Simon Stanley visits a corner of Saigon where those in need are given a helping hand. Photo by Vinh Dao.
54-year-old Do Van Ut, known as Viet, has lived on Hem 96, Phan Dinh Phung Street in Phu Nhuan district his whole life. For the past 30 years he has occupied a spot on the corner of the narrow alleyway offering roadside bike repairs and xe om rides.
Ten years ago, noticing how so many road accidents were occurring nearby, Viet decided to keep a small collection of medical supplies with his tools to assist those in need of urgent care. If it was a particularly bad crash, Viet and his xe om buddies would take people to the hospital in District 1. The price for all of this? Nothing – “mien phi”, as the Vietnamese goes – particularly for those who could not afford it. For Viet, it seemed natural to help those in need, even if at the time he could barely afford it himself.
As word of his idea spread, local residents were inspired by Viet’s generosity and began donating other types of medicines and medical supplies. People also collected funds for a small medicine cabinet as those less fortunate families came to rely on Viet’s offerings to help them with coughs, colds, headaches, sore throats and diarrhoea.
Ten years on and Viet is still there, the original medicine cabinet now joined by a much larger one with both bolted to the wall of the alleyway’s entrance and filled with pills, medicines, bandages and ointments all purchased with the community’s own money or with the funds kindly donated to them.
The alleyway’s charitable offerings have also stretched much further than free medicine. With the help of local and international donations, Viet and his neighbours are now able to volunteer a wide range of free services to the poor, the most popular of which appears to be the urn of iced tea parked out on the main road, with street vendors, road sweepers, scrap dealers and recycling collectors rolling up every few minutes to quench their thirst.
For those who cannot afford it, Viet also gives free motorbike repairs and xe om rides. “I want to help people because I know what it is like to be poor. I have been there myself,” he says, referring to a period in his life when he too was without money, without a job and, for a time, without a home. “Also, I am Buddhist,” he adds, “so it is very important to me. For the lottery-ticket vendors, they must sell 10 tickets to make just VND10,000 in profit. It’s so little. So when they need to repair their motorbikes, I don’t want to take anything from them.”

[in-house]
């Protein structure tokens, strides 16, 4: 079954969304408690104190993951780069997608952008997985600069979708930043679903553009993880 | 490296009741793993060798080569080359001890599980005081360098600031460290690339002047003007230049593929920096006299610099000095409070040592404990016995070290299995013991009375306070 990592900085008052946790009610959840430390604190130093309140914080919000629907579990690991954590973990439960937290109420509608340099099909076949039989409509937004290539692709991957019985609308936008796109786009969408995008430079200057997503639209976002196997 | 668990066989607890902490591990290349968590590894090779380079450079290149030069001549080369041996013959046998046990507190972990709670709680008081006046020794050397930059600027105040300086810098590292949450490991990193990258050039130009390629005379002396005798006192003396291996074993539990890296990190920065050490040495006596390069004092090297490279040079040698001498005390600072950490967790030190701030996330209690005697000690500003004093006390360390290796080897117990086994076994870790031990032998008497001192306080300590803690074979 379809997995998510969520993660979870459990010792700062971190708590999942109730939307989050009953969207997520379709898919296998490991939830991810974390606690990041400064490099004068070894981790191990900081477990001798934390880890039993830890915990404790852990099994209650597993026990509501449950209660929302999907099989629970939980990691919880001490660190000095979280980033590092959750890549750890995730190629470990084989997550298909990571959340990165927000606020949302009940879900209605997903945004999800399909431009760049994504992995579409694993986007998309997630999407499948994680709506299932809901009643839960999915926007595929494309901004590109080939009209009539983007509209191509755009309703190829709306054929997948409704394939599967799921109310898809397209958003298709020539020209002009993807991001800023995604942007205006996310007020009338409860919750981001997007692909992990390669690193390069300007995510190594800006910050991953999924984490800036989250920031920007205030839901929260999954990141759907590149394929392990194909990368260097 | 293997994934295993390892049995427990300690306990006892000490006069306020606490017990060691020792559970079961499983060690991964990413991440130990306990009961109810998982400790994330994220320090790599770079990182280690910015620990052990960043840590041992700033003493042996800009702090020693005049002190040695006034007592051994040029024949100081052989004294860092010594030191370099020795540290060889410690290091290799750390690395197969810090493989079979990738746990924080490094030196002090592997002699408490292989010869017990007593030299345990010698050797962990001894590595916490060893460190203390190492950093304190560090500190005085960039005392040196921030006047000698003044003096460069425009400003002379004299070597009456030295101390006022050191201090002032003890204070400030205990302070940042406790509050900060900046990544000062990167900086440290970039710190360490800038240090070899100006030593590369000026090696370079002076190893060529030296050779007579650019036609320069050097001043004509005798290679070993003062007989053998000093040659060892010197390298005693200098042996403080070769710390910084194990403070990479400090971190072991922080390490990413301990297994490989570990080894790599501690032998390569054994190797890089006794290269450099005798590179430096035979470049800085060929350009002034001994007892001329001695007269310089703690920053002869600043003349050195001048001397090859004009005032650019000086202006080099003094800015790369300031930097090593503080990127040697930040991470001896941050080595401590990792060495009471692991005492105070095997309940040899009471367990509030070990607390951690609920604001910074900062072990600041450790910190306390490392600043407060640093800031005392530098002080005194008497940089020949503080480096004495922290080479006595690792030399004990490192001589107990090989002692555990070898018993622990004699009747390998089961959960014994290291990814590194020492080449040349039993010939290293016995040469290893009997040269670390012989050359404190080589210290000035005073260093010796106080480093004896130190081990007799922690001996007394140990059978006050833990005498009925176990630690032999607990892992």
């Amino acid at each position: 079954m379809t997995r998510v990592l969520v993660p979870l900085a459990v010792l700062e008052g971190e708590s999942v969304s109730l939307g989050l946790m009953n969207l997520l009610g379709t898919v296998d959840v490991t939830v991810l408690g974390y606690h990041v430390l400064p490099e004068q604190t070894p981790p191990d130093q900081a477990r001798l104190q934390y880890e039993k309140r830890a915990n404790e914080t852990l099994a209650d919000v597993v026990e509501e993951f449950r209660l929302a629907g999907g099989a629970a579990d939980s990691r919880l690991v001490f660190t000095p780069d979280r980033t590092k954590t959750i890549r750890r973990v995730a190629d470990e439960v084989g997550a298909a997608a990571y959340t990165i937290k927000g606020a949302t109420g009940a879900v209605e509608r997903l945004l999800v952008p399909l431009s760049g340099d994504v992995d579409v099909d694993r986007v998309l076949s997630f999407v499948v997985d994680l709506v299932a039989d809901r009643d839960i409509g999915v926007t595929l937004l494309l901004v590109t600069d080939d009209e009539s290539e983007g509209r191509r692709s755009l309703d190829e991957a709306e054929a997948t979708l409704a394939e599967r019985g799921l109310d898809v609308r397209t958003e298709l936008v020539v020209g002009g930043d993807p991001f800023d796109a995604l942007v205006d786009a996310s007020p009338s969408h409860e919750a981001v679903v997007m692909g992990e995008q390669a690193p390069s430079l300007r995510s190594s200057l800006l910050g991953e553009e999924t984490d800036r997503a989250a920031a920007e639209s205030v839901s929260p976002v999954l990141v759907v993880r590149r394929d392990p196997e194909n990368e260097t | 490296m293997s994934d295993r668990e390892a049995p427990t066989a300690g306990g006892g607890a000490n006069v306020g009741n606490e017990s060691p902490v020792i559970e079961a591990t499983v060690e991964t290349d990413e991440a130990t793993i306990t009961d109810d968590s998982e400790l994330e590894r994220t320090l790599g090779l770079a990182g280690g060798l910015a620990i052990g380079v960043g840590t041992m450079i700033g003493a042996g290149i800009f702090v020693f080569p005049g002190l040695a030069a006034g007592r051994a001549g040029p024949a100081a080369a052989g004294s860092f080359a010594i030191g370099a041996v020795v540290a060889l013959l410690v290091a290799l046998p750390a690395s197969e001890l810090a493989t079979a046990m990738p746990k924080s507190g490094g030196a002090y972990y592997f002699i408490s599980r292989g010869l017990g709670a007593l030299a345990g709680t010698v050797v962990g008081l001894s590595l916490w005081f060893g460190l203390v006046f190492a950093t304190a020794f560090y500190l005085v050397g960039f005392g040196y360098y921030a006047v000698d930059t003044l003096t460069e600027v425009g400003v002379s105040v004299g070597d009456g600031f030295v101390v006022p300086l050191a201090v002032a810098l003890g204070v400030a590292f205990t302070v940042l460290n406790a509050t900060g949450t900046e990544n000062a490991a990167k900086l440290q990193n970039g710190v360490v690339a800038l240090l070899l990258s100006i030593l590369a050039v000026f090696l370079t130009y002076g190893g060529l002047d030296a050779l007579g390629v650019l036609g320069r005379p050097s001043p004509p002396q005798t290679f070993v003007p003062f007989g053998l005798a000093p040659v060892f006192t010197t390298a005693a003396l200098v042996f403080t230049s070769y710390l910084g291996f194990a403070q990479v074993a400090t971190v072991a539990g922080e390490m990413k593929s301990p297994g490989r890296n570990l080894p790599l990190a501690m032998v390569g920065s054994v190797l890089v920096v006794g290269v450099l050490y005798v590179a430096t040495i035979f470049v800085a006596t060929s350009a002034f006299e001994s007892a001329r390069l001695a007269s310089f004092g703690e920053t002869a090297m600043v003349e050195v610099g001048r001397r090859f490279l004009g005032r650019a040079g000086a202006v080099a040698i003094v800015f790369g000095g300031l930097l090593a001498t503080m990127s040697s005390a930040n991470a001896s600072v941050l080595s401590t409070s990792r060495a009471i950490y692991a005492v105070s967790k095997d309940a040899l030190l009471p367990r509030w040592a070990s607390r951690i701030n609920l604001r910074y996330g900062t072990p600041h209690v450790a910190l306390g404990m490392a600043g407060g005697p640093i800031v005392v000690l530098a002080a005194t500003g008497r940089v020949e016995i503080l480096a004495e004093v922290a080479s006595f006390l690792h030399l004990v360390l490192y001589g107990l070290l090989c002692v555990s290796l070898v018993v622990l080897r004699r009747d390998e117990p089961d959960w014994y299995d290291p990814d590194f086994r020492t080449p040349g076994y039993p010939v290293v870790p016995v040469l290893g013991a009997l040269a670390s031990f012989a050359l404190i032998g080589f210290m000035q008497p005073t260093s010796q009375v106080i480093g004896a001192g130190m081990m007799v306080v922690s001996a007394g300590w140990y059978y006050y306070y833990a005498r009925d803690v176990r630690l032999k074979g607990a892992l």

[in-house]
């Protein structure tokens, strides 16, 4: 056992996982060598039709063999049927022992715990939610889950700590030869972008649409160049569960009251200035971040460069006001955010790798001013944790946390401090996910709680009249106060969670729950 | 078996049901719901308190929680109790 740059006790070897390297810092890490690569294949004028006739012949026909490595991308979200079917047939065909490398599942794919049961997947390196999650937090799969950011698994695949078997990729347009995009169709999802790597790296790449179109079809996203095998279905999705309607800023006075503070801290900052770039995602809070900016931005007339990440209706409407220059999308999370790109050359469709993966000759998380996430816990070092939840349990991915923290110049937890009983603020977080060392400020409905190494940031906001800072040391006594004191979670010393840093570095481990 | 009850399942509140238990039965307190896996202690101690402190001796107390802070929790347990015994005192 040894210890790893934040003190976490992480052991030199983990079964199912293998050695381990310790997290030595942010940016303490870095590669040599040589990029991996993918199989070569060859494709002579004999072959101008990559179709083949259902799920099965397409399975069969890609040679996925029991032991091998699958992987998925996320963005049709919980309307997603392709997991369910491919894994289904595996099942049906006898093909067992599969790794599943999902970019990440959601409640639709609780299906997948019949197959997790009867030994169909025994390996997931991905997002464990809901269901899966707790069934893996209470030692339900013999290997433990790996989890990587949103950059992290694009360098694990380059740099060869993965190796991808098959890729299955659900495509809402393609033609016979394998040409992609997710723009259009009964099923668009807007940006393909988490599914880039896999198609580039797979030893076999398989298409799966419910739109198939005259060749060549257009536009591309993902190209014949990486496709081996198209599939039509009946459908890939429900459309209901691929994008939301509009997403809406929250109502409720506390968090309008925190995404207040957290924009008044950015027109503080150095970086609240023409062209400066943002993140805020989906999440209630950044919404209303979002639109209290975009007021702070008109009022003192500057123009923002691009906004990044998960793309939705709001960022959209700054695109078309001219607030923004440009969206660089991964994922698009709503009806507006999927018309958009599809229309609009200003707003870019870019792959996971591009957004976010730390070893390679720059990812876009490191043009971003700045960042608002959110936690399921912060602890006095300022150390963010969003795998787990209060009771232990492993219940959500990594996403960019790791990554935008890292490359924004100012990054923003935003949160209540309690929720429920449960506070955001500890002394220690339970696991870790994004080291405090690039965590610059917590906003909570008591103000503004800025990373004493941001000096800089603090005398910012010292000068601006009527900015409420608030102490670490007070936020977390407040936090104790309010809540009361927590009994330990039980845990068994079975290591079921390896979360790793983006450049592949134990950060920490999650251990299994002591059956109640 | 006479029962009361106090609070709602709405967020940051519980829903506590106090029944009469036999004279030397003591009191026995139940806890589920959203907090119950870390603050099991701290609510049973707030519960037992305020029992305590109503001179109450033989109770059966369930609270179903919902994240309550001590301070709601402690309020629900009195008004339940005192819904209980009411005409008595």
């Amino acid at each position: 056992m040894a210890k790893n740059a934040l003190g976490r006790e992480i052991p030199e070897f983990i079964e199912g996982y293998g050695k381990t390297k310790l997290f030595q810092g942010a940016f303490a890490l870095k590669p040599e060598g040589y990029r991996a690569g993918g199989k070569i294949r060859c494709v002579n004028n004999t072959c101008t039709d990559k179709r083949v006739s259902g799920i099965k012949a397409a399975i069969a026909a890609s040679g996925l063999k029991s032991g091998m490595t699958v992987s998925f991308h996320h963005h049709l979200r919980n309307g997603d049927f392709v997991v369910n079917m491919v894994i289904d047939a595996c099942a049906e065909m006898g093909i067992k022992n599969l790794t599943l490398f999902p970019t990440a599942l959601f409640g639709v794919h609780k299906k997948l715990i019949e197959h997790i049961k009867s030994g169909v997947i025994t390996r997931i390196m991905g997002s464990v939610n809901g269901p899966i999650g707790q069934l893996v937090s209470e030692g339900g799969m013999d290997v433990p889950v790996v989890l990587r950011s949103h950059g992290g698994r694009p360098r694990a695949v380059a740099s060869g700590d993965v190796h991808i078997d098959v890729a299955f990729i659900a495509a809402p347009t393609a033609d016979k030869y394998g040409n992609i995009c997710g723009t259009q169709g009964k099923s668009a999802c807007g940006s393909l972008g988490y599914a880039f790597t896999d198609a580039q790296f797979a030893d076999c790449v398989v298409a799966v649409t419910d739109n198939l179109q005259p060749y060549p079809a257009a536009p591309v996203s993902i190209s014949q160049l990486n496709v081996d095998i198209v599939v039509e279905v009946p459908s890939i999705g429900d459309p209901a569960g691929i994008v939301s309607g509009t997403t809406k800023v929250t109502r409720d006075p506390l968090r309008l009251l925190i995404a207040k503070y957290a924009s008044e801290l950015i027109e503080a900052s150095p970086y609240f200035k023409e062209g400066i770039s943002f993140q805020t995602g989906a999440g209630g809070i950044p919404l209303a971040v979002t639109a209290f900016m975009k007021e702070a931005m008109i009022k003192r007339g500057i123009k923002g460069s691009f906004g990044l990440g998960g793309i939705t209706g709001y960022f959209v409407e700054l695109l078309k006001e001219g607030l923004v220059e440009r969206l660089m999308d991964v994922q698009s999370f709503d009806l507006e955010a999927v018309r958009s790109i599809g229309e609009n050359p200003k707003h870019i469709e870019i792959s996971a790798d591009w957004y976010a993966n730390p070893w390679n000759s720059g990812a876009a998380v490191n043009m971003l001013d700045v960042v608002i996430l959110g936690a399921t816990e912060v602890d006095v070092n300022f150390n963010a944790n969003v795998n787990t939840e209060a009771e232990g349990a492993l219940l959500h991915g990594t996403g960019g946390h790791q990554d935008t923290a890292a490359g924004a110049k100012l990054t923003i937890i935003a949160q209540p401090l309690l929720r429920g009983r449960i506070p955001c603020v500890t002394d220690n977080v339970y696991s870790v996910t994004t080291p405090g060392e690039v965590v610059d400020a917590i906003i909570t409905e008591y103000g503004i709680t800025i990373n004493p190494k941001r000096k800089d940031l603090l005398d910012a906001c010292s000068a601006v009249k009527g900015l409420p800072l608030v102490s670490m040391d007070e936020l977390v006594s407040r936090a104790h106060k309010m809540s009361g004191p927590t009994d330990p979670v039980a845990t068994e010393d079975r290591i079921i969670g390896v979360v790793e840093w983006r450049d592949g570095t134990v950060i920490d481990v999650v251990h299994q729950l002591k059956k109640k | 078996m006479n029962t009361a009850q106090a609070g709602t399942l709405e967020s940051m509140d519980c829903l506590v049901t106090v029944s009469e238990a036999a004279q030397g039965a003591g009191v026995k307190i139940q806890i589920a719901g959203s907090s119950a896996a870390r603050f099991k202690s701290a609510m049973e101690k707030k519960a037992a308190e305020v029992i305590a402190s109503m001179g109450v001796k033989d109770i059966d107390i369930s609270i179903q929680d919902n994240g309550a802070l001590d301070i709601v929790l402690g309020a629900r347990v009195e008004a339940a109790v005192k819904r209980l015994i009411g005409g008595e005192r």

In Saigon’s baking heat, purchasing just one small bottle of water represents a massive outlay for someone who earns so little. Of course, there are those who take advantage of Hem 96’s generosity. “Yes, everyone drinks the tea,” admits Viet, “but I don’t mind. To me, it doesn’t matter who you are. Even if someone came and drank one or two litres, it’s fine.”
Hem 96, which has become known as ‘Samaritan Alley’ or ‘Free Alley’, has appeared in the Vietnamese press several times over the past year. As more and more come to know about the good work of this close-knit community, the number of donations continues to rise. Viet and his neighbours can now provide a twice-monthly free meal. “Everybody around here helps out,” says Viet, “either by donating a little bit of money or cooking a particular dish.”
In addition to medicines, iced tea, bike repairs, xe om rides and food, a local coffin maker completes the list of freebies, providing free coffins and funeral services when needed, something that frequently draws grieving families in from every corner of the city.
Although Hem 96 has become famous for the number of services it offers, all over Saigon, citizens are engaged in small everyday acts of charity. Despite recent reports that local authorities in Hanoi were banning the practice, urns of iced tea labelled ‘mien phi’ are ubiquitous all over Vietnam; a small, but in some cases, lifesaving gesture.
In September 2015 Thanh Nien news told the story of Nguyen Quoc Cuong, an 18-year-old street cobbler in HCMC who refuses to charge disabled people, lottery-ticket vendors, cyclo drivers, street workers or those from disadvantaged families. “There are many poor people who can’t even afford to have their shoes repaired. We just want to make life a bit easier for them,” he told the newspaper.
Further afield, a free bread and water cart quietly appeared in Hanoi recently, apparently wheeled out from a nearby shop each morning, with more than 100 banh mi rolls being made available throughout the day.
Like Viet, the people behind the bread cart have been extremely modest about their kindness. It seems to be the Vietnamese way; this natural and selfless propensity to help those in need.
Despite earning very little himself, Viet always refuses any personal donations, preferring instead to add everything to the pot for the next round of meals, or to resupply his medicine cabinet. “It is good for my heart,” he says. “I don’t care so much about money.”
So if you ever find your self with a flat tyre near the Phan Dinh Phung / Hai Ba Trung bridge, look out for Viet and tip him well. Your money will be going to a good home.